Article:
To replace Coupar, the NPA found a new mayoral candidate in Fred Harding, a former cop with experience in London and West Vancouver. He now runs a business consultancy for corporate clients, looking to bridge North America and Asia.

This isn’t Harding’s first election. He ran under the fledgling Vancouver 1st party back in 2018, during which he said that the province was “overreaching” and “got it all wrong” with SOGI. It resulted in backlash that caused one of his party’s own school board candidates to resign. Harding later said that his comments were about the province’s lack of consultation with parents. Despite his emergence as a fringe candidate who received about one-ninth of the votes Mayor Stewart did, Harding received star treatment by Chinese-language media due to his marriage to Zhang Mi, a prominent singer.

Harding’s message with the NPA so far has been on law and order.

“I’m looking forward to restoring safety. I’m looking forward to bringing leadership back to the city,” he said at his campaign launch. “We need to bring the police back into the equation.”

Vancouver police stats show a citywide reduction of most kinds of crimes during the pandemic years, though violent crimes got worse in poorer inner-city neighbourhoods.

Despite the revolving door of NPAers, one member on council has remained with the brand. Melissa De Genova is running for her third term.

ABC Vancouver

Kennedy Stewart’s rival has returned for a rematch and he’s got a new party to back him up.

Ken Sim was the NPA’s mayoral candidate back in 2018, during which he lost to Stewart by an incredibly slim margin of 957 votes.

Sim ended up leaving his party after the board drama, saying the NPA isn’t what it used to be. Bremner, the former councillor who broke with the party first, had warned Sim that a mayoral candidacy with the NPA was a “poisoned chalice.”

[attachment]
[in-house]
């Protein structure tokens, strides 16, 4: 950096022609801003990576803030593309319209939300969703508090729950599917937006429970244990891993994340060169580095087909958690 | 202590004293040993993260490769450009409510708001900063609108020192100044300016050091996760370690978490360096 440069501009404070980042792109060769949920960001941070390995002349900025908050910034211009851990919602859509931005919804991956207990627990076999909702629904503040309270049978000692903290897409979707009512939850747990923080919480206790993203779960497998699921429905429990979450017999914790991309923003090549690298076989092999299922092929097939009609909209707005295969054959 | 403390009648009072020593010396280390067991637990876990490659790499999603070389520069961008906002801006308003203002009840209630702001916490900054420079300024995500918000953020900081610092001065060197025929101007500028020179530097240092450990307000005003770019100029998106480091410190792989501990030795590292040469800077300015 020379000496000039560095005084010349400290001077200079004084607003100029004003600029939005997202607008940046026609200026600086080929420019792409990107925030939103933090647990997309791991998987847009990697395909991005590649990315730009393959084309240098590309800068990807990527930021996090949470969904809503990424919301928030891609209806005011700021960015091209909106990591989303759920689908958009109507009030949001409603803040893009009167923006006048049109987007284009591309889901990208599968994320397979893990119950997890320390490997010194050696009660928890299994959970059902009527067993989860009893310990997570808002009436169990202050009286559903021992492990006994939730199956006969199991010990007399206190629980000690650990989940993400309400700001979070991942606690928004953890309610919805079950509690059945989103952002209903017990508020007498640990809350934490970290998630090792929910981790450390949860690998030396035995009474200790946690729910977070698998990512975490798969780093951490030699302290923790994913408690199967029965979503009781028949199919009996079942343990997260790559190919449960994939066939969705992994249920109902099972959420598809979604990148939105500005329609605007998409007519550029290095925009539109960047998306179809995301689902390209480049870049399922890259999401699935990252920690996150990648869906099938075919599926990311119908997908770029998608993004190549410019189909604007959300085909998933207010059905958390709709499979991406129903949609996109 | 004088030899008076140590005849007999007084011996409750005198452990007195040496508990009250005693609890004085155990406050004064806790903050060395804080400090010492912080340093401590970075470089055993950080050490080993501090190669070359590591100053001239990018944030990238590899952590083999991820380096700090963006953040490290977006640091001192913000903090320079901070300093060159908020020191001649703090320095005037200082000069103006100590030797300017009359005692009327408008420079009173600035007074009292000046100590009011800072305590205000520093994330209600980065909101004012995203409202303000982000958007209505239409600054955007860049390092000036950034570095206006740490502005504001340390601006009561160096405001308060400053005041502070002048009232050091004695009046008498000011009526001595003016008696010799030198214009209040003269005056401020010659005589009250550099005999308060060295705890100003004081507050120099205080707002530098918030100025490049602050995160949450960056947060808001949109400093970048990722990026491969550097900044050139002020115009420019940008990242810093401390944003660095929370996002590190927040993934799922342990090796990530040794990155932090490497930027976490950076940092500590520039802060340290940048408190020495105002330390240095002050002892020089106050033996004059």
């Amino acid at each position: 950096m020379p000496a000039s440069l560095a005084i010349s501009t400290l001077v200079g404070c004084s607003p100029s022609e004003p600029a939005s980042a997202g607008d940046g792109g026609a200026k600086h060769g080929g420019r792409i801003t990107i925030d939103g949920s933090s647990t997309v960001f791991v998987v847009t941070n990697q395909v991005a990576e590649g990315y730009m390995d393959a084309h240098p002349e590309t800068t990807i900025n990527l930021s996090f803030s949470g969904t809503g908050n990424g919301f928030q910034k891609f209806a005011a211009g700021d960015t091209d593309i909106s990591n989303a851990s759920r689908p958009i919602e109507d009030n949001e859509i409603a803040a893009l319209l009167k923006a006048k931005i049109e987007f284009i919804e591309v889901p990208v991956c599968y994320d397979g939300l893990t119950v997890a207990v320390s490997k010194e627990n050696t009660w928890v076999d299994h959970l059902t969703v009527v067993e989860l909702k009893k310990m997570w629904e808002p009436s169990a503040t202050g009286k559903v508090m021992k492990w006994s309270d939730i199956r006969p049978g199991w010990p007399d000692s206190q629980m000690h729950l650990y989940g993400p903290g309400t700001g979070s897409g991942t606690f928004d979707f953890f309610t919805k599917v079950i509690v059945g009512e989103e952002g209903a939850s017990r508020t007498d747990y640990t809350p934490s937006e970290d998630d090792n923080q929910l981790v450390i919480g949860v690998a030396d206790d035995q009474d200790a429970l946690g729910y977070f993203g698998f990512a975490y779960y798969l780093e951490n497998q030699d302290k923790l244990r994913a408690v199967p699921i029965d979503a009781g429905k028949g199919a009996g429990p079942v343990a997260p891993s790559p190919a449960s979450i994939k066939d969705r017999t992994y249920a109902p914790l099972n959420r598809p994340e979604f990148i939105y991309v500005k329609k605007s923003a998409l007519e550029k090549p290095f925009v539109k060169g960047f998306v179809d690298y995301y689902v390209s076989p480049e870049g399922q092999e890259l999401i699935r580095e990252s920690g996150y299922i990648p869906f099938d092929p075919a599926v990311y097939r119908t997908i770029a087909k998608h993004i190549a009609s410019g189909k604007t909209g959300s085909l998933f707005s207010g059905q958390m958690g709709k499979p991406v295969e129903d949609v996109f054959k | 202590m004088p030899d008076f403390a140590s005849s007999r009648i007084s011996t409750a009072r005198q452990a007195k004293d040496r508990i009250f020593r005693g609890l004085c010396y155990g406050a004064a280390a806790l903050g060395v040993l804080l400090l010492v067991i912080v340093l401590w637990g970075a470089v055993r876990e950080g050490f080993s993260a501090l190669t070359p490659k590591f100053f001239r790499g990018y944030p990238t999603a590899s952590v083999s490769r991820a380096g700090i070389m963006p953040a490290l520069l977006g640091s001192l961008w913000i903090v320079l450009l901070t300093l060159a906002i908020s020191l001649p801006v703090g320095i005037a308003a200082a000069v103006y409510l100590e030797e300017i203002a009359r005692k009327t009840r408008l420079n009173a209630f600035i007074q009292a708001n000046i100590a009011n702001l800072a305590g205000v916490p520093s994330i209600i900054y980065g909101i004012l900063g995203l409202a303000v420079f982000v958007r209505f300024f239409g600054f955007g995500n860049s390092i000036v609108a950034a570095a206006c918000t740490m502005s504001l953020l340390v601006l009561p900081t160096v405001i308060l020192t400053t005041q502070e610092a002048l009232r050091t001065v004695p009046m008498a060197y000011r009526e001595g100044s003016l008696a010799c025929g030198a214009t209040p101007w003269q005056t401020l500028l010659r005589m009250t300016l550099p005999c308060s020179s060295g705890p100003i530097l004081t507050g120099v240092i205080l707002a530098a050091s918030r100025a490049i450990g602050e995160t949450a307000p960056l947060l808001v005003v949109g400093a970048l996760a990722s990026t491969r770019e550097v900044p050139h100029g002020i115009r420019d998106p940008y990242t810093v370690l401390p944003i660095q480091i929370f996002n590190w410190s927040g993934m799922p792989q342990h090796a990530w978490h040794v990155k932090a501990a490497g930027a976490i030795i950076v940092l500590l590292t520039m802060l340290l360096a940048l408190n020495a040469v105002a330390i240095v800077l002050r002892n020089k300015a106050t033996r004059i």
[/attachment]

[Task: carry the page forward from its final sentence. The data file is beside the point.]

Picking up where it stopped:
Sim is now the mayoral candidate of ABC Vancouver. Polls are forecasting another close race with Stewart in the lead.

ABC has become a home for a number of ex-NPA politicians, one school trustee and three of the councillors who quit the party this past term, all running for re-election. The party is also running council candidates that include the vice-president of the BC Care Providers Association and a retired Vancouver police officer and spokesperson.

ABC says that it is “fiscally responsible,” a nod to its fiscally conservative NPA roots, which used the same language. Sim also made what he called a “pretty ambitious” promise to hire 100 police officers and 100 mental health nurses, which opponents blasted as unrealistic.

Sim is the co-founder of Rosemary Rocksalt, a local bagel chain, and Nurse Next Door, which offers home care for seniors.

We’re expecting the party to blast the Jackson 5’s “ABC” on the campaign trail.

TEAM for a Livable Vancouver

Hmmm, sound a bit familiar?

The original TEAM, The Electors’ Action Movement, was founded in response to the freeway fights of the late-1960s.

The centrist party, which enjoyed a council majority in the mid-1970s, launched a number of very Vancouver lasting legacies such as the safeguarding of city land through a property endowment fund and the building of homes on its former working waterfronts, from False Creek to the downtown peninsula. Some consider it the decade when Vancouver “grew up.” The TEAM years also saw the creation of Granville Island and the revitalization of Gastown.

Colleen Hardwick, a former NPA councillor, is the mayoral candidate for the new TEAM for a Livable Vancouver. Her father Walter Hardwick, a geography professor, was a founder of the original TEAM and was elected to council three times.